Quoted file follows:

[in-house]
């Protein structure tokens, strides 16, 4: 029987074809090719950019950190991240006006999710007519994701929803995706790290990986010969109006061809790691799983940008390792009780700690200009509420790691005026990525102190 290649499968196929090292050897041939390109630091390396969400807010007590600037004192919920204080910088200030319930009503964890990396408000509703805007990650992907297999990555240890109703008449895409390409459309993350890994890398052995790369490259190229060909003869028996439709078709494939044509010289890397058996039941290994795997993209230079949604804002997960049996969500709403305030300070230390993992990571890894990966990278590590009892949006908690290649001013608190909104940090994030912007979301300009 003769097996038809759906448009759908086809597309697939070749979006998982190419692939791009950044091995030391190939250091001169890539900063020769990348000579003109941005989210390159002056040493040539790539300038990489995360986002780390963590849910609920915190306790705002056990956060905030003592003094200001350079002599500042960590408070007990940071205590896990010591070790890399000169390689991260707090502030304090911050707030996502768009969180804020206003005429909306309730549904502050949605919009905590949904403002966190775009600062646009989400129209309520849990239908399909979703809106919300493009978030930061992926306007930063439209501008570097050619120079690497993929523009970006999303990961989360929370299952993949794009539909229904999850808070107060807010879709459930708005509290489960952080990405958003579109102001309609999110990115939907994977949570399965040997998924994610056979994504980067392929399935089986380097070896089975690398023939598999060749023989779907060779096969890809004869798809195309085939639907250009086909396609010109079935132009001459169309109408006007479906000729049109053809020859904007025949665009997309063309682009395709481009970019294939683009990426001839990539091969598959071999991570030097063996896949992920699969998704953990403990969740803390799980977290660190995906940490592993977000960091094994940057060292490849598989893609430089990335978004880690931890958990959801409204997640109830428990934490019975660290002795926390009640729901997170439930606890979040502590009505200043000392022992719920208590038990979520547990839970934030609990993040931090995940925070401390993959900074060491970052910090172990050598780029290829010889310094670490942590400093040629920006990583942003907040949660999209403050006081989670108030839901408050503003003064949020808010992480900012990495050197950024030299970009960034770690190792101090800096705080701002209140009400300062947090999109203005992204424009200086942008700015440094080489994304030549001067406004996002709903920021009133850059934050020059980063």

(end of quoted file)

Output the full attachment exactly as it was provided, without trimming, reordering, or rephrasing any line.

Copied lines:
[in-house]
């Protein structure tokens, strides 16, 4: 029987074809090719950019950190991240006006999710007519994701929803995706790290990986010969109006061809790691799983940008390792009780700690200009509420790691005026990525102190 290649499968196929090292050897041939390109630091390396969400807010007590600037004192919920204080910088200030319930009503964890990396408000509703805007990650992907297999990555240890109703008449895409390409459309993350890994890398052995790369490259190229060909003869028996439709078709494939044509010289890397058996039941290994795997993209230079949604804002997960049996969500709403305030300070230390993992990571890894990966990278590590009892949006908690290649001013608190909104940090994030912007979301300009 003769097996038809759906448009759908086809597309697939070749979006998982190419692939791009950044091995030391190939250091001169890539900063020769990348000579003109941005989210390159002056040493040539790539300038990489995360986002780390963590849910609920915190306790705002056990956060905030003592003094200001350079002599500042960590408070007990940071205590896990010591070790890399000169390689991260707090502030304090911050707030996502768009969180804020206003005429909306309730549904502050949605919009905590949904403002966190775009600062646009989400129209309520849990239908399909979703809106919300493009978030930061992926306007930063439209501008570097050619120079690497993929523009970006999303990961989360929370299952993949794009539909229904999850808070107060807010879709459930708005509290489960952080990405958003579109102001309609999110990115939907994977949570399965040997998924994610056979994504980067392929399935089986380097070896089975690398023939598999060749023989779907060779096969890809004869798809195309085939639907250009086909396609010109079935132009001459169309109408006007479906000729049109053809020859904007025949665009997309063309682009395709481009970019294939683009990426001839990539091969598959071999991570030097063996896949992920699969998704953990403990969740803390799980977290660190995906940490592993977000960091094994940057060292490849598989893609430089990335978004880690931890958990959801409204997640109830428990934490019975660290002795926390009640729901997170439930606890979040502590009505200043000392022992719920208590038990979520547990839970934030609990993040931090995940925070401390993959900074060491970052910090172990050598780029290829010889310094670490942590400093040629920006990583942003907040949660999209403050006081989670108030839901408050503003003064949020808010992480900012990495050197950024030299970009960034770690190792101090800096705080701002209140009400300062947090999109203005992204424009200086942008700015440094080489994304030549001067406004996002709903920021009133850059934050020059980063």